Dripping Blood

  • by Two Sovereigns Publishing
  • Narrated by Jason D. Dempsey
  • 2 hrs and 6 mins
  • Unabridged Audiobook

Publisher's Summary

Includes both volumes! At last attempting to move out of his father's place, Mike Schmidt struggles to get his act together and find a paying job. Left with no choice, he decides to replace his friend's missing father Joe as the night guard at Freddy Fazbear's Pizza. Mike Schmidt quickly regrets the decision to replace his friend's missing father Joe as the night guard at Freddy Faber's Pizza. To survive the nights, Mike must face a legion of freely roaming animatronics - both in his nightmares and in reality. To uncover the truth of the present, he must venture into the past - coming to terms with his nightmares about the Bite of 1987 to find out what happened to Joe the Phone Guy. Can he make it? Enjoy the thrilling suspense of this original twist on Steve Cawthon's masterpiece.

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Customer Reviews

Most Helpful

A different reason to avoid Freddy & co.

I saw the word fanfiction and cringed a bit, but I've always liked Five Night's at Freddy's atmosphere and the constant sense that there's more going on than what we are shown, so I decided to give it a try. It's not a bad story, but a lot of that comes from the games themselves. What I dislike most is that the potential for a great story is there, but poor execution means that it's never realised. About forty minutes in a man says to his son "What if they kill you for good?" and any chance of immersing me in the story died. Who doesn't kill someone for good? I listened to the rest, determined to give the book every chance, but no. The plot jumps constantly between the present and the past - I found this a bit too confusing for comfort, although I like that the roots of the story (the infamous "bite" events referred to in the games) are explored as much as the plot in the present. Every character is described in this order - hair colour, eye colour, clothes or dress, socks or stockings and shoes. It's that much of a checklist, and it really irks me. Also - I personally don't like that the animatronics talk. The games with their limited budget had a lot of menacing silence, which I agree doesn't transfer to a written story well, but was such a part of the fear factor the game induced that it just seems wrong to give Freddy a voice.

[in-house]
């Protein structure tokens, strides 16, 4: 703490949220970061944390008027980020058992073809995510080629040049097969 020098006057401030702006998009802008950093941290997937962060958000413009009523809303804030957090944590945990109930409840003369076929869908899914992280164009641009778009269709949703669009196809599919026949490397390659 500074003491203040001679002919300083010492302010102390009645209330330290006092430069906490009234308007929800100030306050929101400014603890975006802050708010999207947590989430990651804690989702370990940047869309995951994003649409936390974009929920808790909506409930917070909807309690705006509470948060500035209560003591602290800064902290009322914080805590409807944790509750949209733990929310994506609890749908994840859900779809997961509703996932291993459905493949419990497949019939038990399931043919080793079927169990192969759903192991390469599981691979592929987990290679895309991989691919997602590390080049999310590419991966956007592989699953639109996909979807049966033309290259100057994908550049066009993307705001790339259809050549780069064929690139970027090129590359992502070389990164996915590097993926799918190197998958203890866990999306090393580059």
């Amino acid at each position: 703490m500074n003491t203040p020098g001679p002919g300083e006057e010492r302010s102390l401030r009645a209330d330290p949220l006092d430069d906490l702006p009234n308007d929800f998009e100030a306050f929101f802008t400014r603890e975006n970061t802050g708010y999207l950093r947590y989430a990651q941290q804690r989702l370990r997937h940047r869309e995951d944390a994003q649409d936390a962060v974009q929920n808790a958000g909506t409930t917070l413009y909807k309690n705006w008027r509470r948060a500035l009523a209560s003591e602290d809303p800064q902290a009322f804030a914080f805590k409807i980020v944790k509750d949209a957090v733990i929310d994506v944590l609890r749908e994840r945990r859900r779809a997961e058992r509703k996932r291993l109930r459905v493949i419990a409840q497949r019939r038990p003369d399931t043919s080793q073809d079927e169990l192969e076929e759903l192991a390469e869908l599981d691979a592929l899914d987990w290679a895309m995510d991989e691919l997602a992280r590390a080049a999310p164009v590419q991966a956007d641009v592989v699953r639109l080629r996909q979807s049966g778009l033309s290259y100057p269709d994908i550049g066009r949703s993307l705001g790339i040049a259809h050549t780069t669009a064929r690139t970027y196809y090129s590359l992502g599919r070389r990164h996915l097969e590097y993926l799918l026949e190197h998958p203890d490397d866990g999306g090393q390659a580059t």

Having said all this - I'd be wrong if I didn't mention the occasional bright spots. I think, again personally, that a couple of the more melancholic scenes, particularly the opening chapter with the dead boy at the birthday party, and a later scene where the animatronics discuss how to proceed (not wanting to spoil the scene too much) are done quite nicely. It's too little to save it for me, but at least it's not all bad.

I have to admit I wasn't expecting much, but rather than being surprised I was only disappointed.
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- Jonathan Mills

Book Details

  • Release Date: 07-12-2016
  • Publisher: Two Sovereigns Publishing